The application of gas chromatography (GC) coupled with mass spectrometry (MS) is a widely used analytical method for cannabis plants and extracts. Molecules containing polar groups like hydroxyls (-OH), carboxyls (-COOH), etc. have to be derivatized prior to the analysis because of their decomposition at the standard electron ionization (EI) ion sources: the capping of labile groups like the acidic moiety of tetrahydrocannabinolic acid (THCA) through protective groups like trimethylsilyl ethers can ensure a proper analysis outcome, but the derivatization step is time consuming and involves drying procedures that could be particularly laborious in the case of cannabis oils, resins, and concentrates. 
Depending on the kind of equipment used, sample preparation, injection, and ionization methods, the sensitivity of the MS paired with GC can be improved, resulting in reliable phytochemical quantification and characterization of cannabis varieties and extracts. GC-MS with cold EI is a valuable analytical technique capable of providing uniform compound response in a non-targeted analysis of cannabis extracts, products, and drug derivatives. 
This method is based on interfacing GC and MS with supersonic molecular beams (SMB) along with electron ionization of vibrationally cold sample compounds in the SMB in a fly-through ion source. A SMB is formed by sending gas (e.g., helium carrier gas) through a small orifice from a region of higher pressure to one of lower pressure (i.e., a vacuum chamber), thereby cooling the sample and expanding and accelerating the gas faster than the speed of sound (along with the sample). The cold sample is ionized without touching the walls of the ion source, thus maintaining an approximately uniform electron ionization yield. GC-MS with cold EI provides various advantages like enhanced molecular ions, improved sample identification, extended range of compounds that can be analysed, internal quantitation, lower detection limits, greater selectivity, and faster analysis. 
With this analytical method, it is possible to calculate the abundance of each analyte without prior calibration curve measurements, including cannabinoids. Moreover, cold EI permits the analysis of compounds containing -OH moieties without prior derivatization; with standard EI, -OH groups tend to react with the metallic ion source and decompose, leading to a nonlinear response, while in cold EI with contact-free fly-through ionization, this problem is avoided, making this method suitable for cannabinoids and other compounds containing labile groups. The comprehensive untargeted analysis through GC-MS with cold EI provides information on the full content of cannabis sample compounds; through this kind of analysis, it is possible to detect and quantify a wide range of compounds including volatile terpenes, sesquiterpenes, fatty acids, cannabinoids, hydrocarbons, sterols, glycerides, and impurities. As an example of the latter, researchers exploring this method detected a nasal spray drug in cannabis flower that would not have been detected using GC-MS.  They also discovered a new cannabinoid with similar structure to delta-9-tetrahydrocannabinol (THC) which they named THC-Aviv.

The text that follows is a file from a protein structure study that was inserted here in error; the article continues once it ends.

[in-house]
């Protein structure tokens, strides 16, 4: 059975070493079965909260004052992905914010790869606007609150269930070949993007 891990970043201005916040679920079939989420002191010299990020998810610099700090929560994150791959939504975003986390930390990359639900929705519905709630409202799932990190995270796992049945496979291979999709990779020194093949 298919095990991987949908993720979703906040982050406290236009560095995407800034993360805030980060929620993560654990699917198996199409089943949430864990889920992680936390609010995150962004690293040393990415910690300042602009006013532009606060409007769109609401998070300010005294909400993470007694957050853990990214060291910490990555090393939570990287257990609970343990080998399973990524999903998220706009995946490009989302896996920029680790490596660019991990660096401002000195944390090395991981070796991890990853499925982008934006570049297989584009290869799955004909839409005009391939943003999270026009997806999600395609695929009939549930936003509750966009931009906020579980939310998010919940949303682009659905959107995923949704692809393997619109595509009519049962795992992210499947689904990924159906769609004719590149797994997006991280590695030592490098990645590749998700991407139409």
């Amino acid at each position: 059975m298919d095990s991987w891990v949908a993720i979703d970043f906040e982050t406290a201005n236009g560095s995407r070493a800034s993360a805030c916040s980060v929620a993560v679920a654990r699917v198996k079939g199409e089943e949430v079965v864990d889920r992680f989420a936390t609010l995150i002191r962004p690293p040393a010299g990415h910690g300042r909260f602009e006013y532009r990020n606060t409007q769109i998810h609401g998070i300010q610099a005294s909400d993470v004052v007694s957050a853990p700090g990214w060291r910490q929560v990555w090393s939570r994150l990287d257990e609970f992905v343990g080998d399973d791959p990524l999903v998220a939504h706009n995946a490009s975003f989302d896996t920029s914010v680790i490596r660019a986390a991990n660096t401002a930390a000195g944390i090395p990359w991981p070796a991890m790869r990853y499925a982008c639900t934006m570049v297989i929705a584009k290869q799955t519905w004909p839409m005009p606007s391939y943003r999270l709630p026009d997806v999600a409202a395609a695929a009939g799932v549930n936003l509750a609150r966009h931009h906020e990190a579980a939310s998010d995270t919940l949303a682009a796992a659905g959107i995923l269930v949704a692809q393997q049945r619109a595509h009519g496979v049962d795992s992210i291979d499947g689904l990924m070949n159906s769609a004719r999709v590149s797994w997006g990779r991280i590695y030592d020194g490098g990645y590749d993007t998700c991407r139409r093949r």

GC-MS with cold EI has the advantage of providing a comprehensive analysis of a complex cannabis mixture, reporting the presence of unexpected substances in the sample in addition to traces of pesticides. This method can be particularly suitable for forensic cases and monitoring cannabis edibles. It can also serve for learning about the entourage effect for the optimization of cannabis-based drug efficiency. 
 Fodor B, et al. The role of derivatization techniques in the analysis of plant cannabinoids by gas chromatography mass spectrometry. Trends in Analytical Chemistry. 2017. S0165993617301826. doi:10.1016/j.trac.2017.07.022. [Journal Impact Factor = 12.296] [Times cited = 14 (Semantic Scholar)]
 Amirav A, et al. Cannabis and its cannabinoids analysis by gas chromatography–mass spectrometry with Cold EI. Journal of Mass Spectrometry. 2021;56(6). https://doi.org/10.1002/jms.4726 [Journal Impact Factor = 1.982] [Times cited = n/a]
Image: Cannabis to be analysed_Picture Sabina Pulone